Businesses Join Battle against Domestic Violence

Article excerpt

It's free, and getting involved might help save a life.

"So, why wouldn't you join?" said Susan Nitzberg of Sewickley, program consultant for STANDING FIRM: The Business Case to End Partner Violence, a 3-year-old, nonprofit organization that helps businesses protect their employees and decrease employer costs associated with partner violence.

As president of National Council of Jewish Women, Nitzberg has worked for years to promote awareness about domestic violence and in the past has sponsored presentations locally.

The idea to involve the business community in ending domestic violence was born in 2007 during discussions among officials from FISA Foundation and other organizations focused on improving the lives of women.

"We were looking for opportunities to have more systemic impact ... to change the public dialogue about domestic and sexual violence and engage the community in ending these crimes," said Kristy Trautmann, executive director of the FISA Foundation, which has invested $225,000 toward the initiative.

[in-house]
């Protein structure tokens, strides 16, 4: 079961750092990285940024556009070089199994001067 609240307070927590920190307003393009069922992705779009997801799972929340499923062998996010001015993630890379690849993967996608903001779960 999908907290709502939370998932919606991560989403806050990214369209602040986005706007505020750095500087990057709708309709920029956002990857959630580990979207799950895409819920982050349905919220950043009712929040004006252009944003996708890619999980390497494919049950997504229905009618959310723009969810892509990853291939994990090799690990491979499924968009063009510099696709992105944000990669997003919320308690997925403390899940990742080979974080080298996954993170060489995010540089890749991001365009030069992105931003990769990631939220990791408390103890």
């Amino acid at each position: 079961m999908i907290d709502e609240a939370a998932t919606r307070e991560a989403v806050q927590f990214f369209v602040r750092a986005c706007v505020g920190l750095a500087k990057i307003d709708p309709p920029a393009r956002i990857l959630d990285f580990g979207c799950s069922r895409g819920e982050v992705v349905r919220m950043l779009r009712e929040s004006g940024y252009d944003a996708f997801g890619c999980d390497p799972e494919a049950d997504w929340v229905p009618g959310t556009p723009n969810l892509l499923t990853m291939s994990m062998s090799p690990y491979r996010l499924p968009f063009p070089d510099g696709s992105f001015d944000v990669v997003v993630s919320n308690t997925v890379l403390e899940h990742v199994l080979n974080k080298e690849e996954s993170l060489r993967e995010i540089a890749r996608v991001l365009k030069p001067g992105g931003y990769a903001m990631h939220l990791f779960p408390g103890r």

"We recognized that it would require a major shift in perception. We believed it was possible, however, because of the sea of change in attitudes about substance abuse over the last 20 years," she said.

Trautmann recruited Pat Cluss, who has experience in research and program development related to partner violence, to take the director position and get STANDING FIRM up and running.

"We have such a robust network of services for victims of domestic violence, but the business community was not on anyone's radar screen. So, I thought this was an innovative and practical way to approach the problem," Cluss said.

Nitzberg said it is easy for businesses to become members by going to the organization's website, www.standingfirmswpa.com.

Once businesses join, they have access to information about implementing policies, training, and referring employees to counseling and legal resources to minimize workplace costs contributed to domestic violence and to possibly avoid incidents of violence in the workplace. …